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Critical Care and Emergency Medicine


Computational Identification of Transcriptional Regulators in Human Endotoxemia
Published: Friday, May 27, 2011
Author: Tung T. Nguyen et al.

by Tung T. Nguyen, Panagiota T. Foteinou, Steven E. Calvano, Stephen F. Lowry, Ioannis P. Androulakis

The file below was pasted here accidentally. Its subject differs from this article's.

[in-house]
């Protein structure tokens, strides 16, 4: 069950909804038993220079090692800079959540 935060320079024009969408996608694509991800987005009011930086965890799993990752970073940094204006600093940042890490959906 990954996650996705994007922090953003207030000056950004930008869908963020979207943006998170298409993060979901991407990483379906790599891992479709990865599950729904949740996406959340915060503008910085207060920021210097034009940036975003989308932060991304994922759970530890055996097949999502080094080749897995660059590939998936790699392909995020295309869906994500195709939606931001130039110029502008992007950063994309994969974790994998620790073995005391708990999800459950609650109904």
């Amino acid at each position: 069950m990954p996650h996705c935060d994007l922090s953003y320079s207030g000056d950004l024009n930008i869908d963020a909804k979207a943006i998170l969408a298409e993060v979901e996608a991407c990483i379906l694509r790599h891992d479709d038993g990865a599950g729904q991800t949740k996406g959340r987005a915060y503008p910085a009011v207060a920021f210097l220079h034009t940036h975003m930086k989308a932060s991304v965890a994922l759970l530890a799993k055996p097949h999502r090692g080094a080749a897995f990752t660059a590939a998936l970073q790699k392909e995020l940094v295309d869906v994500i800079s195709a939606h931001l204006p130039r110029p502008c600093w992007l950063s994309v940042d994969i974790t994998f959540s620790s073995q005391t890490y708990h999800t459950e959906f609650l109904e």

One of the great challenges in the post-genomic era is to decipher the underlying principles governing the dynamics of biological responses. As modulating gene expression levels is among the key regulatory responses of an organism to changes in its environment, identifying biologically relevant transcriptional regulators and their putative regulatory interactions with target genes is an essential step towards studying the complex dynamics of transcriptional regulation. We present an analysis that integrates various computational and biological aspects to explore the transcriptional regulation of systemic inflammatory responses through a human endotoxemia model. Given a high-dimensional transcriptional profiling dataset from human blood leukocytes, an elementary set of temporal dynamic responses which capture the essence of a pro-inflammatory phase, a counter-regulatory response and a dysregulation in leukocyte bioenergetics has been extracted. Upon identification of these expression patterns, fourteen inflammation-specific gene batteries that represent groups of hypothetically ‘coregulated’ genes are proposed. Subsequently, statistically significant cis-regulatory modules (CRMs) are identified and decomposed into a list of critical transcription factors (34) that are validated largely on primary literature. Finally, our analysis further allows for the construction of a dynamic representation of the temporal transcriptional regulatory program across the host, deciphering possible combinatorial interactions among factors under which they might be active. Although much remains to be explored, this study has computationally identified key transcription factors and proposed a putative time-dependent transcriptional regulatory program associated with critical transcriptional inflammatory responses. These results provide a solid foundation for future investigations to elucidate the underlying transcriptional regulatory mechanisms under the host inflammatory response. Also, the assumption that coexpressed genes that are functionally relevant are more likely to share some common transcriptional regulatory mechanism seems to be promising, making the proposed framework become essential in unravelling context-specific transcriptional regulatory interactions underlying diverse mammalian biological processes.
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